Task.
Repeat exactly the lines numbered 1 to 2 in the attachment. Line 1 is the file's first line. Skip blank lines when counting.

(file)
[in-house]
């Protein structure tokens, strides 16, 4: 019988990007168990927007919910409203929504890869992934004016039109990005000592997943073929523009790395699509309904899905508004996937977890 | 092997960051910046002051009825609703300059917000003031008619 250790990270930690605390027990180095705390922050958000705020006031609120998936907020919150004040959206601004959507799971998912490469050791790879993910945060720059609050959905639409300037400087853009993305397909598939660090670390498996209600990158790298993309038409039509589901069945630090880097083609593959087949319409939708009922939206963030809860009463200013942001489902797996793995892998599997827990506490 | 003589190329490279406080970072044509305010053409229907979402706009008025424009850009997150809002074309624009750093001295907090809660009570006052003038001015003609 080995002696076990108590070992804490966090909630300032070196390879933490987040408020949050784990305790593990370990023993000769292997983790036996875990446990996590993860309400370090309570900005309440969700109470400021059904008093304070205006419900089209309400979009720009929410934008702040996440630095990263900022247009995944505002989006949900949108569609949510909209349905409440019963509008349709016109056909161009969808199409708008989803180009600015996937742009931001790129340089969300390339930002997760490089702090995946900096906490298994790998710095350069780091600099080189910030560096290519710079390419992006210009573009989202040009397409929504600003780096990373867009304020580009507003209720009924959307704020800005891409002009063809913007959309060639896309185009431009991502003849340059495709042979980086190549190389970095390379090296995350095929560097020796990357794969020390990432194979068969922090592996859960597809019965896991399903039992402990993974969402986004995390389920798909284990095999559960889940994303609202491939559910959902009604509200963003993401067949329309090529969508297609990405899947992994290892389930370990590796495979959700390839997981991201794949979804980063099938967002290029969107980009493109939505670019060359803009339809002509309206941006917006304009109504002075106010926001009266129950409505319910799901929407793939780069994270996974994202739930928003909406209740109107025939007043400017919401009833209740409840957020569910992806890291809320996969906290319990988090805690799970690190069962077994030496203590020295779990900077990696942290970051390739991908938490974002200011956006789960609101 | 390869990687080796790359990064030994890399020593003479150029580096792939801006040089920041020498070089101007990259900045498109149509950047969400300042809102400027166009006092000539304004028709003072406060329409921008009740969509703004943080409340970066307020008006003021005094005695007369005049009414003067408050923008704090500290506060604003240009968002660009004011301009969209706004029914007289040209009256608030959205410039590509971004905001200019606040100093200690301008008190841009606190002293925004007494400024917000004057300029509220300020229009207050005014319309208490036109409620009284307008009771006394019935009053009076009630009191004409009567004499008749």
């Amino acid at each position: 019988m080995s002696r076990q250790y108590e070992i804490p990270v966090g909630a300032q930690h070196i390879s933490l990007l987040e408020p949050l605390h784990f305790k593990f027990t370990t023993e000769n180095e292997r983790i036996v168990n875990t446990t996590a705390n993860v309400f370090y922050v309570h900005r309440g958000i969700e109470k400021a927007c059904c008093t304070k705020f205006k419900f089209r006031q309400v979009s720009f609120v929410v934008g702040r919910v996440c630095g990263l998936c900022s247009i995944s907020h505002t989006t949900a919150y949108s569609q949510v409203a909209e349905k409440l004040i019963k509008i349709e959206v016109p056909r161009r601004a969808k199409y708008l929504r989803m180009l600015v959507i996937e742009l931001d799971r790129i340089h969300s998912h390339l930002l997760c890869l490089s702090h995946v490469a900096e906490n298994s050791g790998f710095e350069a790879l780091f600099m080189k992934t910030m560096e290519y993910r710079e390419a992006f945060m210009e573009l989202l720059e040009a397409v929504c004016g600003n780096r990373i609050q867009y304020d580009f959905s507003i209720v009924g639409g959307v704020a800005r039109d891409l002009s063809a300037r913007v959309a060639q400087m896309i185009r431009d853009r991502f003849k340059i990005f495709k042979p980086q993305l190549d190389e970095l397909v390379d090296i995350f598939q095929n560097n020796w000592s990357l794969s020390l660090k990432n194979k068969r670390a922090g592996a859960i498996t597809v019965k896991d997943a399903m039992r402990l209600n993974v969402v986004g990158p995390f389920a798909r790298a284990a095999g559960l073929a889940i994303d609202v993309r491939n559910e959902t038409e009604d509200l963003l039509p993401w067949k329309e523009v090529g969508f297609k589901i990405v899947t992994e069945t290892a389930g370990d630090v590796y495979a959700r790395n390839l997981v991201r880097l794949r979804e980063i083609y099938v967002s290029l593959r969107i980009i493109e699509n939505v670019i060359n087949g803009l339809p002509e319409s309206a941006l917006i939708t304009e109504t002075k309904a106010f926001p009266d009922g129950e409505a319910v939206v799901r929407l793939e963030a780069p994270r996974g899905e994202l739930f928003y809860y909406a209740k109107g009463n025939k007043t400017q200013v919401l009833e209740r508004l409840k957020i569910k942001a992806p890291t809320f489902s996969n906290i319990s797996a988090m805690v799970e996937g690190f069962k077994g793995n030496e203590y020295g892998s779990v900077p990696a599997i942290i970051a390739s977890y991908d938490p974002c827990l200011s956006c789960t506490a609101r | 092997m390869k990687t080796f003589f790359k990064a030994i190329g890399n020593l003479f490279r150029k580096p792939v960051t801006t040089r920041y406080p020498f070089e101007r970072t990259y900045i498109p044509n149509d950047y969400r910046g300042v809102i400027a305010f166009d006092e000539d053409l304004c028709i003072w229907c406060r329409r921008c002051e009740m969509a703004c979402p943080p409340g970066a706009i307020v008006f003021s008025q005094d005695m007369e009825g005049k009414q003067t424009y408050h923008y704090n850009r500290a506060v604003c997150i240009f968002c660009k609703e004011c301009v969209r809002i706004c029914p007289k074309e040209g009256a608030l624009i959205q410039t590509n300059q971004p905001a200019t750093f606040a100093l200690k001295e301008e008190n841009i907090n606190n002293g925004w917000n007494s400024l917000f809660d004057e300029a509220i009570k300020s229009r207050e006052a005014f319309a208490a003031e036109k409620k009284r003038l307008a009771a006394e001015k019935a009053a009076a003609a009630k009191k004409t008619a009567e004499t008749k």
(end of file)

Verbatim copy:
[in-house]
């Protein structure tokens, strides 16, 4: 019988990007168990927007919910409203929504890869992934004016039109990005000592997943073929523009790395699509309904899905508004996937977890 | 092997960051910046002051009825609703300059917000003031008619 250790990270930690605390027990180095705390922050958000705020006031609120998936907020919150004040959206601004959507799971998912490469050791790879993910945060720059609050959905639409300037400087853009993305397909598939660090670390498996209600990158790298993309038409039509589901069945630090880097083609593959087949319409939708009922939206963030809860009463200013942001489902797996793995892998599997827990506490 | 003589190329490279406080970072044509305010053409229907979402706009008025424009850009997150809002074309624009750093001295907090809660009570006052003038001015003609 080995002696076990108590070992804490966090909630300032070196390879933490987040408020949050784990305790593990370990023993000769292997983790036996875990446990996590993860309400370090309570900005309440969700109470400021059904008093304070205006419900089209309400979009720009929410934008702040996440630095990263900022247009995944505002989006949900949108569609949510909209349905409440019963509008349709016109056909161009969808199409708008989803180009600015996937742009931001790129340089969300390339930002997760490089702090995946900096906490298994790998710095350069780091600099080189910030560096290519710079390419992006210009573009989202040009397409929504600003780096990373867009304020580009507003209720009924959307704020800005891409002009063809913007959309060639896309185009431009991502003849340059495709042979980086190549190389970095390379090296995350095929560097020796990357794969020390990432194979068969922090592996859960597809019965896991399903039992402990993974969402986004995390389920798909284990095999559960889940994303609202491939559910959902009604509200963003993401067949329309090529969508297609990405899947992994290892389930370990590796495979959700390839997981991201794949979804980063099938967002290029969107980009493109939505670019060359803009339809002509309206941006917006304009109504002075106010926001009266129950409505319910799901929407793939780069994270996974994202739930928003909406209740109107025939007043400017919401009833209740409840957020569910992806890291809320996969906290319990988090805690799970690190069962077994030496203590020295779990900077990696942290970051390739991908938490974002200011956006789960609101 | 390869990687080796790359990064030994890399020593003479150029580096792939801006040089920041020498070089101007990259900045498109149509950047969400300042809102400027166009006092000539304004028709003072406060329409921008009740969509703004943080409340970066307020008006003021005094005695007369005049009414003067408050923008704090500290506060604003240009968002660009004011301009969209706004029914007289040209009256608030959205410039590509971004905001200019606040100093200690301008008190841009606190002293925004007494400024917000004057300029509220300020229009207050005014319309208490036109409620009284307008009771006394019935009053009076009630009191004409009567004499008749």